Giro d'Italia: Chaos in the streets of Holland
  September 01, 2014 Login  

Current Articles    |   Archives    |   RSS Feeds    |   Search

Sunday, May 09, 2010

Giro d'Italia: Chaos in the streets of Holland

by VeloNation Press at 3:09 PM EST   comments
Categories: Pro Cycling, Giro d'Italia
 

Tyler FarrarThe narrow roads and traffic furniture in Holland took their toll on the peloton during stage two of the Giro d’Italia today causing several riders to hit the deck.  Chief among the victims were yesterday’s stage winner Bradley Wiggins (Team Sky) and Italian national champion Filippo Pozzato (Katusha).  Eventual stage winner Tyler Farrar (Garmin-Transitions) also hit the pavement, but his team worked well to bring him back to the front and kept him out of trouble on the run-in to the finish.

Wiggins was caught behind a crash that happened with around 6 kilometers remaining in the stage, and it cost him a chance to hold onto the maglia rosa for another day.  World champion Cadel Evans (BMC Racing) was able to capitalize on the Briton’s misfortune, and traded in his rainbow stripes to wear pink for the second time in his career.  However, it wasn’t all good news for the Australian, since his teammate Martin Kohler had to abandon following a crash 40 kilometers from the finish.

Filippo PozzatoThe hardest hit today of possible stage winners was Pozzato, who went down hard in the closing kilometers and was in clear pain as he mounted his bike and slowly labored to the finish.  The Italian is one of the leaders of the Katusha team, and is looking to get back on track in his home Tour after a spring Classics campaign that was derailed by illness.  While he wasn’t expected to feature in today’s stage finish, it is unknown as to whether the crash will hurt his chances for success towards the end of the week.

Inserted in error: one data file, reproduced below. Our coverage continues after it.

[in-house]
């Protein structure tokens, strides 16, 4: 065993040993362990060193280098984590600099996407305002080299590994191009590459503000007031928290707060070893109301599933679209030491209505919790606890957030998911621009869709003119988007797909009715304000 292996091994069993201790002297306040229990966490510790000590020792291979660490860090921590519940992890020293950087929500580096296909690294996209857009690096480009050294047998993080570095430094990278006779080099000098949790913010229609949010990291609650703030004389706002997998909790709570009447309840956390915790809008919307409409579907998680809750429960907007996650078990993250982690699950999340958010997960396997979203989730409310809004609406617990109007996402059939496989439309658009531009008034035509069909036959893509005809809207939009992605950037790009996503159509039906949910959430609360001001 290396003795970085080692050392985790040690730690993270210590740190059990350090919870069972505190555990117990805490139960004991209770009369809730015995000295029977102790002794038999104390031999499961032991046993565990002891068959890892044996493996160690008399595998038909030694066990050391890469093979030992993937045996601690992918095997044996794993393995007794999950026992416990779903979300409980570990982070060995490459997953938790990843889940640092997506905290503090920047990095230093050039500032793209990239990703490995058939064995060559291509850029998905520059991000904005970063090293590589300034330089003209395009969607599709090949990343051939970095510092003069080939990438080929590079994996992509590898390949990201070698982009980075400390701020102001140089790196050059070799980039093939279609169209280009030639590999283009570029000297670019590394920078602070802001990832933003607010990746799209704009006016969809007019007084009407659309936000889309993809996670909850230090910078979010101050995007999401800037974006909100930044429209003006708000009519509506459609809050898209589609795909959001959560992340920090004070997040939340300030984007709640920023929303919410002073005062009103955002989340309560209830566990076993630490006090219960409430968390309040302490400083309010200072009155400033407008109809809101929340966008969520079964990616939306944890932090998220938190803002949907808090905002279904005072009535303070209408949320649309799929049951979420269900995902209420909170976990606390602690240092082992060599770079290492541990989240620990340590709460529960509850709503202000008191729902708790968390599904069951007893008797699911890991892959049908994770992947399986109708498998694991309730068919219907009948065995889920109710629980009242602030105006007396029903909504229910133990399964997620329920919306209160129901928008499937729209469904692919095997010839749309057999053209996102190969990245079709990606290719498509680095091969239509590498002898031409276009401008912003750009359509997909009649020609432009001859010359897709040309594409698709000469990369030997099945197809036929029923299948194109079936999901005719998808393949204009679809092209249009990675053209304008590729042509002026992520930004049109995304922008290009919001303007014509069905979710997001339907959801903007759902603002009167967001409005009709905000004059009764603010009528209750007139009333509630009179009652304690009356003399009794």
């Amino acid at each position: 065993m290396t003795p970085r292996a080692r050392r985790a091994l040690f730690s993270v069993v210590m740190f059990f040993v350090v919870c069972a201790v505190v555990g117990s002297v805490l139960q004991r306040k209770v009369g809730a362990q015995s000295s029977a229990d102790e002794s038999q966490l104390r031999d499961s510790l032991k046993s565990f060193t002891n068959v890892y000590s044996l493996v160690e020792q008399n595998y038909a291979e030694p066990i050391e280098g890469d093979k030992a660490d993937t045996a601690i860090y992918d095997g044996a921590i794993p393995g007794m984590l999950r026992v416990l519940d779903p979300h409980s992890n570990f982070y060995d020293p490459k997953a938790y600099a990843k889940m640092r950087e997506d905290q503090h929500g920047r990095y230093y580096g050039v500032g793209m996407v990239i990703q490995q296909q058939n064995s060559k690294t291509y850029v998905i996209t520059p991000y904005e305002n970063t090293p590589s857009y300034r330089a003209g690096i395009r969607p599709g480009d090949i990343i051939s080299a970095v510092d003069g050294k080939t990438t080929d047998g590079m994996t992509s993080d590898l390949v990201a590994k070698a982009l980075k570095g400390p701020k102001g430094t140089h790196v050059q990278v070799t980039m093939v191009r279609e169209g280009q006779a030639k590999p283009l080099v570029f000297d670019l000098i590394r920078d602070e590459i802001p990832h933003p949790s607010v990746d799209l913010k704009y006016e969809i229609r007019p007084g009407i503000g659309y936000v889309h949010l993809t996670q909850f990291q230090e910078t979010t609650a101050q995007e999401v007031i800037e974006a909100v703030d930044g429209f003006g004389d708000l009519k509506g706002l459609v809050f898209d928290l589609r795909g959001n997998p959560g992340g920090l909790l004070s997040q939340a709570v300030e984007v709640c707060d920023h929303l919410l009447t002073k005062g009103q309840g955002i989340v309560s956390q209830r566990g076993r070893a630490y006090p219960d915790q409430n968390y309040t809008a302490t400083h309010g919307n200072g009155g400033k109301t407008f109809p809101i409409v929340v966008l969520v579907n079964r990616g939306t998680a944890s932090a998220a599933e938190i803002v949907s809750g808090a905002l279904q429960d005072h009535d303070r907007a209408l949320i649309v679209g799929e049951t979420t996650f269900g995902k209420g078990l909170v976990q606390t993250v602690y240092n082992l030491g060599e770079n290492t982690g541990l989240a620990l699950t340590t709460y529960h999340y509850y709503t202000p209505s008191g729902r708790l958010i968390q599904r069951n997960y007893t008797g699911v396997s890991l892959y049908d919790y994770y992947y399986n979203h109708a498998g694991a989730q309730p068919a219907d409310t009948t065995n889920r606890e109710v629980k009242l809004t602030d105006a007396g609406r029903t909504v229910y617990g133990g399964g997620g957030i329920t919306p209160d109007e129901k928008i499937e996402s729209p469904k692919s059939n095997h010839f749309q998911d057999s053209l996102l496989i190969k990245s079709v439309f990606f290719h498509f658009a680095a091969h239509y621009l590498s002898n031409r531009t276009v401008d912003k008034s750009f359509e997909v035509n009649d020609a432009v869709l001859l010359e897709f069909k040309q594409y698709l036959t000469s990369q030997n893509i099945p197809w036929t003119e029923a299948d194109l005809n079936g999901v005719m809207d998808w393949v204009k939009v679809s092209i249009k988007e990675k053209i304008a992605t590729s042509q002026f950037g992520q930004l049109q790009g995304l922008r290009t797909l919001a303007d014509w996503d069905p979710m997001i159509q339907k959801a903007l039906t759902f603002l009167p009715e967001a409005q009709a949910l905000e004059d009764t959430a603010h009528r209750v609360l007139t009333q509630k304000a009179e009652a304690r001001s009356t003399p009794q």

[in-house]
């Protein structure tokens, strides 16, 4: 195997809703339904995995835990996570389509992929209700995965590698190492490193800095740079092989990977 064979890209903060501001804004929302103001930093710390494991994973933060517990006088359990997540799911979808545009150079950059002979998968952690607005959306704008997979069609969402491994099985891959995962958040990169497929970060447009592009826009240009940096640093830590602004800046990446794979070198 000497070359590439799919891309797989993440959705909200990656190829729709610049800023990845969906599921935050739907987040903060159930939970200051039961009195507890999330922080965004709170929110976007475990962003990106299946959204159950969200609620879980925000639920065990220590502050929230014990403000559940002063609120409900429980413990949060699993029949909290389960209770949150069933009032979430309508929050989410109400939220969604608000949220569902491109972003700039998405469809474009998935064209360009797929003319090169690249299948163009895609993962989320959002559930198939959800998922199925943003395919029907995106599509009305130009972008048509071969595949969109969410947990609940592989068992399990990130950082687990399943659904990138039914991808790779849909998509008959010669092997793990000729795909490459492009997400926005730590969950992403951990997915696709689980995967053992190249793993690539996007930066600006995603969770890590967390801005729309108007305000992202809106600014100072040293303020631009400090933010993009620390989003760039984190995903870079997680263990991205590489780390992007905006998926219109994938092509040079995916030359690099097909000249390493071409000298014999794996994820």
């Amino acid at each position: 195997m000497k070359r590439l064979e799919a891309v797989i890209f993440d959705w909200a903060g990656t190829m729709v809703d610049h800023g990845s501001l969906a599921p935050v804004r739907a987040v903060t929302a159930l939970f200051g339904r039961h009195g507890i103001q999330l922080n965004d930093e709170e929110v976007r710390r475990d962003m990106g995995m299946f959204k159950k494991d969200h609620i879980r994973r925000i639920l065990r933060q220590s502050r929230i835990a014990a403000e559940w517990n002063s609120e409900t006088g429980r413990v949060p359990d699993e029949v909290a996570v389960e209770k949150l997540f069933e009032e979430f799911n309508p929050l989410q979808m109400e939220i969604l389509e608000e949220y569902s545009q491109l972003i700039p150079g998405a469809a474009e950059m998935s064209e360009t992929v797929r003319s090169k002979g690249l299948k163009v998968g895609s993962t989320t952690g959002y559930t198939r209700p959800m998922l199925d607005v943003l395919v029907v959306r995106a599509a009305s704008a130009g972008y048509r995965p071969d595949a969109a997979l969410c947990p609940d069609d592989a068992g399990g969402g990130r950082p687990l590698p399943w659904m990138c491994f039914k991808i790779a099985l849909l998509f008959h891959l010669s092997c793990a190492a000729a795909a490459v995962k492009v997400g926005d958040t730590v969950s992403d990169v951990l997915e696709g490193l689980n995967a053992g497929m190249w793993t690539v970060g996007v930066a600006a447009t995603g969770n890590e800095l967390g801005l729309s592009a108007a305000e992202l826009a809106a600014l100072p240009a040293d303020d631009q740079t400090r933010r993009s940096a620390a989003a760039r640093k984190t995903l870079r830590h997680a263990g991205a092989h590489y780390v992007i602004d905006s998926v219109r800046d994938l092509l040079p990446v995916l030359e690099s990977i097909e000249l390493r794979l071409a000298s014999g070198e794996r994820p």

Cervelo TestTeam’s leader Carlos Sastre lost 34 seconds to the other race favorites, which make him the biggest loser on time in the overall competition.

The Giro d’Italia organizers have been criticized recently for not taking enough care to ensure their stage routes are safe for the peloton.  Last year’s “Milan Show” stage took the race on a circuit through the streets of the city, but the riders protested the conditions and neutralized the race until the final sprint.  It will be interesting to see if the tomorrow’s stage, which is nearly identical to today, will elicit a similar reaction from the peloton.

In other news, the volcanic eruption in Iceland last month has grounded flights in northern Italy.  Organizers are already in hot water with International Cycling Union (UCI) for trying to bring the start of the Grand Tour to the United States.  "Bringing in extreme events brings more publicity for the sport, but he [Zomegnan] goes a little too far in creating a spectacle and he neglects the sporting element and the safety of the riders," UCI President Pat McQuaid said of the possible US start earlier this year.  If the riders are forced to take buses from The Netherlands to Italy, the eventuality of a race start in Washington DC could be in jeopardy.

      comments




Subscribe via RSS or daily email

WHAT'S HAPPENING RIGHT NOW
  Terms and Conditions | Privacy Policy  Copyright 2008-2013 by VeloNation LLC